The last of May has come and gone. Too quickly, but there you are. The photographs were taken at Innisfree Garden on May 31, 2014.
This May (and extending into June), one of the Composers Appreciation Society selections for listening has been Franz Liszt’s Piano Sonata in B Minor. I’d never found reason to pursue Liszt. I shared, in common with many, the assumption that he succumbed too often to flashy filigrees, impressive for a display of virtuosity, but not necessarily indelible musically.
I can’t say I’ve altogether come around to Cecil Gray’s 1933 assessment that “the piano sonata is pure gold throughout.” [Cecil Gray, Contingencies and Other Essays, pp. 79-80] I do, however, solemnly swear I’ve never used any of the “string of epithets” Gray noted—including “fustian, tinsel, pinchbeck, rhodomontade, tawdry, shoddy, garish, bedizened”—to describe Liszt’s work. [Gray, p. 77] (OK, I’ll admit, “flashy filigrees” comes close.)
My ears were certainly opened in the course of focusing on the Piano Sonata to a reconsideration of Liszt’s work—and that the sonata’s form marked a significant musical innovation, I’m fully prepared to accept. Here’s an excerpt from a description of the sonata:
Often considered as Liszt’s greatest solo piano work, while also a subject of scholarly disputes over its form, the Sonata in B minor is a single movement in sonata form, within which one can distinguish the four movements of a sonata cycle – first, slow, scherzo, and finale. Only a composer with great skill and musical finesse could have achieved the result of “a sonata within a sonata” or a “double-function form,” where the middle Andante, for example, serves both as a development section to the entire piece and a slow movement to the four-movement sonata structure here encapsulated in one continuous whole.
(For those who would like to know more, Brian Long, our generous and knowledgeable helmsman at the Society, offers an excellent introduction to the sonata and its form here and identified an interesting Leon Botstein article about Liszt’s importance here.)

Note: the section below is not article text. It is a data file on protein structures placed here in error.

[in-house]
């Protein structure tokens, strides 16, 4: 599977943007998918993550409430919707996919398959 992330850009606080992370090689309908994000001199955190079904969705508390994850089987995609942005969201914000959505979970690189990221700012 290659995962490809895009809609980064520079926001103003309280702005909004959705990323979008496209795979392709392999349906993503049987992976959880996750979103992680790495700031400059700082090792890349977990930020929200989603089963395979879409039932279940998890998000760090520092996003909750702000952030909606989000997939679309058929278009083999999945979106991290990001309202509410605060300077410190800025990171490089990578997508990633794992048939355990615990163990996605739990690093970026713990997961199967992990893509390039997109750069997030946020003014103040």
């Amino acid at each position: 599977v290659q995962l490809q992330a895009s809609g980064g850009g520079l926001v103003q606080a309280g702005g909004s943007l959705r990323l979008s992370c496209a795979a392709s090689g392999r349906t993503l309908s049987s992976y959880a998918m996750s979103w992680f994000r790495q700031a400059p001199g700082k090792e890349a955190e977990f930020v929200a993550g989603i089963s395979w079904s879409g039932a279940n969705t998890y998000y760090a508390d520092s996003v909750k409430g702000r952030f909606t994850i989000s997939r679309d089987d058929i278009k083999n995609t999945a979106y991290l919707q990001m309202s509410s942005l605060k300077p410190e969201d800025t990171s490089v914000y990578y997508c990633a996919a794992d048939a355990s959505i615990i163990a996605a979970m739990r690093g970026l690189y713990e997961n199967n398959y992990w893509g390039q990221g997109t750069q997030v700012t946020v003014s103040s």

There have been other bonuses to learning about this stalwart of the classical canon, too. Had I not spent time with the Liszt Piano Sonata, this comment about Sibelius’s Seventh Symphony would have been entirely Finnish to me:
Much effort has been devoted in the Sibelius literature to explaining how, on the one hand, the work alludes to the traditions of single-movement symphonic design, while . . . being definable neither as a “gigantic movement in sonata form nor several movements put together into a single movement in the manner of Liszt’s B minor Sonata.” [Arnold Whittall, in The Cambridge Companion to Sibelius, Loc 1606]
As Michael Steinberg wrote of Sibelius’s Seventh Symphony:
Robert Layton has written: “The Seventh consummates the nineteenth-century search for symphonic unity.” That search for a formal principle which enables a composer to write one movement that is at the same time several movements—or, if you prefer, several movements that function as the parts of a single movement—is usually reckoned to have begun with Schubert’s Wanderer Fantasy. Liszt was one of the bold explorers, and his Piano Sonata is his magisterial achievement in this realm. [Steinberg, The Symphony: A Listener’s Guide, pp. 607-608]
Liszt is everywhere . . .
. . . including in unexpected places in New York City. In each case, Liszt has been included within innovative programming of mostly contemporary works. On April 26, pianist Louis Lortie performed Liszt’s Années de Pèlerinage as part of Composer-in-Residence David Lang’s intelligent and ingenious collected stories series at Carnegie Hall. A review that includes the Lortie recital may be found here. The fascinating program for the sold-out Liszt Inspections: Solo Recital by Marino Formenti (June 4), part of the inaugural NY Phil Biennial, may be found here.
Franz Liszt, Piano Sonata in B Minor, S. 178 (1852-3)
Jean Sibelius, Seventh Symphony in C Major, Op. 105 (1924)
Orchestration: 2 flutes (both = piccolo), 2 oboes, 2 clarinets, 2 bassoons, 4 horns, 3 trumpets, 3 trombones, timpani, and strings
The very first musical idea that ended up in this work is an ‘Adagio theme’ of which there are many drafts in the composer’s sketchbook. This theme and its variants, of which there are two slightly different families, grow so important in all three main sections (Adagio, Vivacissimo, and Allegro moderato) of the Symphony that their developments indeed determine the form. The most spectacular variant of this germinal idea is the majestic C-major trombone theme, heard for the first time after the hymn-like string polyphony of the Adagio section that Serge Koussevitzky called “Sibelius’ Parsifal.”
With caveats that the times given are approximate and that my ears have been known to deceive me, listen for the trombone theme in Sibelius’s Seventh Symphony on Spotify (track 1, 5:27; track 2, 1:04; track 4, 0:56) and on YouTube (5:28, 10:45, 17:05).
Franz Liszt, Piano Sonata in B Minor (Martha Argerich)
Jean Sibelius, Seventh Symphony (Simon Rattle/The Danish Royal Orchestra)
Credits: The quotations may be found at the sources linked in the text. As always, the photographs, unless otherwise credited, are mine.